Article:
About a year back I went through an intensely rough period. There were days when I would get up and wonder if this was indeed my life or if I had somehow landed into the midst of the script of a horror movie. To add to my dilemma, I had also chosen to be discreet about the details of the ‘horror’ that had descended into my world. So I could not really take ‘off’ from work or other responsibilities. With a young son and a full-time job, this meant that I still had to get up and show up for work, show up as a responsible mother, basically show up for life – no matter what was going on inside of me. There were days I would be so torn, confused and shattered of hope that I felt like I was a collection of rags that had been somehow stitched together to last one more day. Just getting through everyday stuff and chores seemed like a herculean task. Worse, I was plagued with guilt and shame because I had also played a role in creating the ‘horror’ that was now consuming me. On many mornings, all I wanted to do was lie in my bed and cry.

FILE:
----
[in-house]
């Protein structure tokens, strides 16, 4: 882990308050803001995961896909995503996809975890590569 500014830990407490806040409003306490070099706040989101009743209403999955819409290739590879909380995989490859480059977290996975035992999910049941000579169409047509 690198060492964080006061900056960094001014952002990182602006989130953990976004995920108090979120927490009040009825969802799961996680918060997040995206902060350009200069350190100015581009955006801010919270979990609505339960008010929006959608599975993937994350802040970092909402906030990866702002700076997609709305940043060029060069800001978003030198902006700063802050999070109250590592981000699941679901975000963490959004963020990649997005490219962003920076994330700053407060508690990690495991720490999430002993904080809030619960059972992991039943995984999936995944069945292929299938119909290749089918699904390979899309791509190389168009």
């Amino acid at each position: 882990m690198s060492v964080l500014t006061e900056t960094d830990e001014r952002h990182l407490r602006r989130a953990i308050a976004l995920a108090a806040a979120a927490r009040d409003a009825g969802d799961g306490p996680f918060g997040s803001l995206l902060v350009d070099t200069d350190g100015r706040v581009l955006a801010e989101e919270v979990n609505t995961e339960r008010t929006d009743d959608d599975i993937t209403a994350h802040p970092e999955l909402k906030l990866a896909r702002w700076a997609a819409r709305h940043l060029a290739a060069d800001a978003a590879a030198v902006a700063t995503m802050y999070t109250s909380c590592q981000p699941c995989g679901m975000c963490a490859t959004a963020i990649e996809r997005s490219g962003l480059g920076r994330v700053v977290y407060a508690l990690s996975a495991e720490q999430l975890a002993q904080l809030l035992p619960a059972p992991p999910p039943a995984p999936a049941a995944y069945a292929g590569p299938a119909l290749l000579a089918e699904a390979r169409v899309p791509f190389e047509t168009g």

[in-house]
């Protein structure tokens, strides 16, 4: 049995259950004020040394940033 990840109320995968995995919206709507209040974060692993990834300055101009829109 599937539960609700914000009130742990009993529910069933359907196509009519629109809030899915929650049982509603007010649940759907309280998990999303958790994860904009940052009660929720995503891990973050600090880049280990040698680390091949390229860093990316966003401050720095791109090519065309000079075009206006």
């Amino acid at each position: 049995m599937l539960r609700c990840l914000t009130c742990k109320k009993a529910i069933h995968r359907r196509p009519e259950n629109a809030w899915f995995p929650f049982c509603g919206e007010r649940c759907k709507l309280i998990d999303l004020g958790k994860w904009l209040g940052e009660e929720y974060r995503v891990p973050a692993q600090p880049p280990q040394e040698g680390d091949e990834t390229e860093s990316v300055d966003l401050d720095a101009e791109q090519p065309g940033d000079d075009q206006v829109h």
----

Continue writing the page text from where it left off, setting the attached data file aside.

I knew however, that if would just lie in bed and cry, my to-do list would only grow longer and my already chaotic schedule would get even more out of control. This was a time when getting through life using my rational mind was an impossibility. Somehow, I landed up steering myself through this period, by using a combination of ‘faith’ and ‘placebo daaru’. I have written earlier about how ‘faith’ can be a life-saver in any situation. In this post however, I want to tell you about the other very effective saviour I stumbled upon – ‘placebo daaru!’.